Bankruptcy Becomes Option in Addressing Debt Crisis
(Beijing) — Bankruptcy is increasingly becoming an option as the Chinese government moves to wipe out overcapacity, reorganize distressed companies and restructure the economy.
Policymakers are showing more tolerance for the collapse of debt-ridden state-owned enterprises (SOEs), which once operated with an implicit guarantee of debt payment by the government.
In early October, Dongbei Special Steel Group Co., China's largest state-owned specialty steel producer, started bankruptcy proceedings after defaulting on 3.6 billion yuan ($531 million) in debt. Shortly before, another state-owned metals company, Guangxi Nonferrous Metals Group, received court approval for liquidation, becoming China's first interbank bond issuer to go bankrupt.
The State Council, China's cabinet, on Oct. 10 highlighted bankruptcy as one measure for addressing China's corporate debt crisis, along with debt-for-equity swaps, mergers and others. It was the first time the State Council had issued a policy regarding bankruptcy since issuing an administrative order in 1994 on pilot bankruptcy restructurings for SOEs.
China instituted a modern bankruptcy law in 2007. However, the law has never been fully enforced as most debt disputes involving big companies were settled through negotiations led by local governments. Government units place a high priority on local employment and economic growth.
In 2014, 2,059 bankruptcy applications were filed across China by companies, about 6% of the annual corporate bankruptcy filings in the United States and a sharp contrast to the 505,866 cancellations of business registrations in China that year, according to Li Shuguang, a bankruptcy-law expert at the University of Political Science and Law in Beijing.
Owners of debt-laden businesses would rather flee than seek bankruptcy reorganization of debts through the legal system, Li said.
At the September G20 Summit in Hangzhou, Chinese leaders promised to improve the country's legal structure for bankruptcy to assist in the reduction of excess capacity. The State Council's Oct. 10 guidelines listed detailed measures to clarify judicial interpretation and policies for bankruptcy proceedings, improve bankruptcy administration and set up special bankruptcy courts.
But local governments have continued playing a key role in bankruptcy proceedings, raising concerns about whether cases have been fairly handled. Creditors of Dongbei Special and Guangxi Nonferrous have filed complaints with a bond market agency in which they said they were treated unfairly in the bankruptcy reorganizations.
In late September, a court in the central province of Jiangxi approved a bankruptcy restructuring plan for the province's largest solar panel maker, LDK Solar. Three of LDK's main subsidiaries, which make solar cells, solar wafers and polysilicon, are to undergo reorganization, while another subsidiary will be liquidated.
Under the plan, creditors will get back 3.4% to 11.5% of the money they were owed. Nearly 80% of LDK Solar's debt to banks was unsecured, ranking low in the repayment priority under China's bankruptcy law. Bank creditors could lose as much as 20 billion yuan of the 27 billion yuan they were owed.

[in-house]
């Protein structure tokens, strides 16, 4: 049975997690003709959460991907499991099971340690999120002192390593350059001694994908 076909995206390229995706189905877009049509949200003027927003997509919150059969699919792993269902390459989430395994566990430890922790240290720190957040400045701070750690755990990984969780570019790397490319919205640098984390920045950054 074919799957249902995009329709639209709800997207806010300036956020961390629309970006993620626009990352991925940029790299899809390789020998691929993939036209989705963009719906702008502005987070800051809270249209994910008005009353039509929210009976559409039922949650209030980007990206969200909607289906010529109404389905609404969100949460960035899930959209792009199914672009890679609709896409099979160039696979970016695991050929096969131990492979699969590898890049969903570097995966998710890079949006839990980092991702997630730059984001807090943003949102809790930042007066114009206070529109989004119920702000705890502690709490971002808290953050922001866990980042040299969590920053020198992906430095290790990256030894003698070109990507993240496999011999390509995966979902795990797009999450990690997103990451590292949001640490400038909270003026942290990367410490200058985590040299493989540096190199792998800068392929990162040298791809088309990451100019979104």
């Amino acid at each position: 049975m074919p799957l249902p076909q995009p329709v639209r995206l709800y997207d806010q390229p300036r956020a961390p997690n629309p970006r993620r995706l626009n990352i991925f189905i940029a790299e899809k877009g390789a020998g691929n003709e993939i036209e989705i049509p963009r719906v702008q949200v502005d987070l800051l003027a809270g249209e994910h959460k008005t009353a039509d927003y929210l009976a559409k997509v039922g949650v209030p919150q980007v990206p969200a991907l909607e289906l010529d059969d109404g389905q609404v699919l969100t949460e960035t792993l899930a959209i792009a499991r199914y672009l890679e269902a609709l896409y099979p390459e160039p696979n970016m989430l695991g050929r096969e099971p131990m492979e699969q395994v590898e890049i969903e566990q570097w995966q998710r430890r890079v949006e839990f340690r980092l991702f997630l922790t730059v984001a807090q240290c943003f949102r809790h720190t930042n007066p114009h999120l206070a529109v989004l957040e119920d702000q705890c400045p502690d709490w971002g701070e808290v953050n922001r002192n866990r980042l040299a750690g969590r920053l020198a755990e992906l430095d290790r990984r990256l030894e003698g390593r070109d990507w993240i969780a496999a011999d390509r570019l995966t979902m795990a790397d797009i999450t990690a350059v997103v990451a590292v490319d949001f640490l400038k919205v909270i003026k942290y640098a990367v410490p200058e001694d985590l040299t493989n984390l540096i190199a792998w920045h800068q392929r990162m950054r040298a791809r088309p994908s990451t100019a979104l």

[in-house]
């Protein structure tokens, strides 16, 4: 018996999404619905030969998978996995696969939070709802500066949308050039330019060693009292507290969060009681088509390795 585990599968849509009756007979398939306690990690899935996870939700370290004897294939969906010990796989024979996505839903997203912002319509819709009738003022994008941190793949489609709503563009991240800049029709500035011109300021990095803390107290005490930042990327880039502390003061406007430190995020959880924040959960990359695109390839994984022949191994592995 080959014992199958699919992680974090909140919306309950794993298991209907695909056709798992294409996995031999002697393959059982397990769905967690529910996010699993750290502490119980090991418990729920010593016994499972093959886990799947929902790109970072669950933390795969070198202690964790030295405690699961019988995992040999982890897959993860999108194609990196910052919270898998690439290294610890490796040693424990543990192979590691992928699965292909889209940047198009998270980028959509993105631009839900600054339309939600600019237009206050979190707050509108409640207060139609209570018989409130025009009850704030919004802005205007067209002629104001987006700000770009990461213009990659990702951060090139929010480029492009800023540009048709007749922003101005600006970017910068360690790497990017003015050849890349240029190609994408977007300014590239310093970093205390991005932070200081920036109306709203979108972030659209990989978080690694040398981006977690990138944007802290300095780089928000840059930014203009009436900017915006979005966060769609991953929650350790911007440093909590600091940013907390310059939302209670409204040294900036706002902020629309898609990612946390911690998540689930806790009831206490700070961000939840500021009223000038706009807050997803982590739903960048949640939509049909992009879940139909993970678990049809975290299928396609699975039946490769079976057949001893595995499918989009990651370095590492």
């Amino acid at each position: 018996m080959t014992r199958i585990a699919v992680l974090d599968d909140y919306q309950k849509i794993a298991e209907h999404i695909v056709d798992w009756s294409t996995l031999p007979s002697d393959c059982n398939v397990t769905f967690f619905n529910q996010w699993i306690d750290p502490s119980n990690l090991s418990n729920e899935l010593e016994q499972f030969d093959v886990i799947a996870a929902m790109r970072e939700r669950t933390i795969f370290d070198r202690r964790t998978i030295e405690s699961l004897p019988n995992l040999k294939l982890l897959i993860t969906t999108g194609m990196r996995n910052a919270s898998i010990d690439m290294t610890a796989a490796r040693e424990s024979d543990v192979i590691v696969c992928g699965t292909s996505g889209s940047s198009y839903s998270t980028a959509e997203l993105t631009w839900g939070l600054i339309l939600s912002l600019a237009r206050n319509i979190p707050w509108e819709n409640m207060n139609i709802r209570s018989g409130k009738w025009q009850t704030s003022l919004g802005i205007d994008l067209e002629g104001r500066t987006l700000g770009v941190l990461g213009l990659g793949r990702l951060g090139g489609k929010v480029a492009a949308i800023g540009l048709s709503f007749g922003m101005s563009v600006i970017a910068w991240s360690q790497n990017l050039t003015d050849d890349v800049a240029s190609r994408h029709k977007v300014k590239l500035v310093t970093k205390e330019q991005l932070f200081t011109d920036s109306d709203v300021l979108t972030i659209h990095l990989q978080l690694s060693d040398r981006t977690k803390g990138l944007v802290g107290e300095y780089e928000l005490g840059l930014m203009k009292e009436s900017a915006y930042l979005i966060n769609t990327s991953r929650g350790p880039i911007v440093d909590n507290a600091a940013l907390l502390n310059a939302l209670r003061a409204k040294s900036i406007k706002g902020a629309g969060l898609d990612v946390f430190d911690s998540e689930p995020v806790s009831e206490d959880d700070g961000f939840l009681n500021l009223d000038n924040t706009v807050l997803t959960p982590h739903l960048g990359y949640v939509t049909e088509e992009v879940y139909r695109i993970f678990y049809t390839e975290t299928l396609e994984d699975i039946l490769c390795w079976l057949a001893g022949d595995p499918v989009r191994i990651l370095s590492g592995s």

A source close to the Jiangxi provincial government told Caixin that the government cannot afford to rescue solar companies, and so the burden must fall on creditors.
The case has drawn complaints that the government-led restructuring was designed to force banks to swallow the losses, according to a bankruptcy lawyer who declined to be named.
There are also critics of the Dongbei Special and Guangxi Nonferrous cases, as some of the companies' debt holders complained that the government-led procedure allowed the companies to transfer good assets and left creditors with losses. Most of the profitable subsidiaries of Dongbei Special and Guangxi Nonferrous remain in operation after the debt-laden parent companies declared bankruptcy.
According to a document drafted by the Liaoning provincial government on tackling the debt crisis at Dongbei Special that came to light in July, the company's ratio of debts to assets had surged to 120% from the previously disclosed 85%, and its liabilities jumped by 10 billion yuan to 55.6 billion yuan in May since September 2015.
The sudden debt surge sparked skepticism among investors.
"The figures indicate that Dongbei Special either falsified figures in previous financial reports or intentionally evaded its debt obligations through bankruptcy," said one investor in the company.
Creditors of Guangxi Nonferrous also charged that the reorganization committee, made up of local government and party officials, "violated rules to reveal information regarding the restructuring to the public and creditors," said the written complaint, which was reviewed by Caixin.
According to documents seen by Caixin, Guangxi Nonferrous owed 14.51 billion yuan to 108 creditors, including China Development Bank, Minmetals International Trust and Shanghai Pudong Development Bank.
Creditors from both companies have filed complaints with the National Association of Financial Market Institutional Investors, which oversees the interbank bond market, accusing the companies of ignoring creditors' interests. Investigations are underway, Caixin learned from sources close to the matter.
A lawyer specializing in bankruptcy cases said falsifying financial reports and asset transfers has often occurred in SOE bankruptcy cases to escape obligations. Meanwhile, local governments' intervention has also often disrupted the fairness of such cases.
Yin Xiuchao, senior partner of Beijing Dacheng Law Offices, said bankruptcy as a measure to reduce excess capacity and allow distressed companies to fold must be carried out under market rules. Otherwise, it will hurt market competition.
Contact reporter Han Wei (email@example.com)
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